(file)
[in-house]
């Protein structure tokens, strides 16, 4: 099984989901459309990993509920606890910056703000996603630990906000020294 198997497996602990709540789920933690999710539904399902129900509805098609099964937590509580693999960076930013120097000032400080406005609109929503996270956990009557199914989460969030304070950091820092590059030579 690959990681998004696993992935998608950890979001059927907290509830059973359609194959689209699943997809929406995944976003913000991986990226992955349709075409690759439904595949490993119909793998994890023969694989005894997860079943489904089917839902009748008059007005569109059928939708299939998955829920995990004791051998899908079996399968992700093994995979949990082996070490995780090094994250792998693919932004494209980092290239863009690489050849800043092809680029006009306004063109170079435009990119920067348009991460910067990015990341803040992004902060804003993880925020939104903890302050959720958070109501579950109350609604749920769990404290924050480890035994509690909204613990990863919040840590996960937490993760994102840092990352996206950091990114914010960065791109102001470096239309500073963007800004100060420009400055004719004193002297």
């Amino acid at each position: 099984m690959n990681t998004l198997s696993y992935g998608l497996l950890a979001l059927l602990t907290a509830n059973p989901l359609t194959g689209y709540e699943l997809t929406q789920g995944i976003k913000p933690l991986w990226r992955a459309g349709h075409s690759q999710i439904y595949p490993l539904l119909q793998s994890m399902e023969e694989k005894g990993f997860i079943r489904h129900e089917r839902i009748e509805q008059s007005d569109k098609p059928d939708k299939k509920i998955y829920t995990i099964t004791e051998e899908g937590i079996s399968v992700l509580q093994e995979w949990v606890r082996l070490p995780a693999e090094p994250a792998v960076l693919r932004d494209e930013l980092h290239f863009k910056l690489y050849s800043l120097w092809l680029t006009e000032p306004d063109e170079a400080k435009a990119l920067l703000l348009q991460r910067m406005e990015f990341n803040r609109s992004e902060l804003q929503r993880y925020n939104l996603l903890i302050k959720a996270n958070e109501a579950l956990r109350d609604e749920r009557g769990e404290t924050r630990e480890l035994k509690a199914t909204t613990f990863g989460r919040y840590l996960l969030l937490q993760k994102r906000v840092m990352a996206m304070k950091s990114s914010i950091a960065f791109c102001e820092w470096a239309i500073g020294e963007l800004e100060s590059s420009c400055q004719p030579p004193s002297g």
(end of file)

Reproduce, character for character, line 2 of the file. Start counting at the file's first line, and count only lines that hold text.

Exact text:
């Protein structure tokens, strides 16, 4: 099984989901459309990993509920606890910056703000996603630990906000020294 198997497996602990709540789920933690999710539904399902129900509805098609099964937590509580693999960076930013120097000032400080406005609109929503996270956990009557199914989460969030304070950091820092590059030579 690959990681998004696993992935998608950890979001059927907290509830059973359609194959689209699943997809929406995944976003913000991986990226992955349709075409690759439904595949490993119909793998994890023969694989005894997860079943489904089917839902009748008059007005569109059928939708299939998955829920995990004791051998899908079996399968992700093994995979949990082996070490995780090094994250792998693919932004494209980092290239863009690489050849800043092809680029006009306004063109170079435009990119920067348009991460910067990015990341803040992004902060804003993880925020939104903890302050959720958070109501579950109350609604749920769990404290924050480890035994509690909204613990990863919040840590996960937490993760994102840092990352996206950091990114914010960065791109102001470096239309500073963007800004100060420009400055004719004193002297």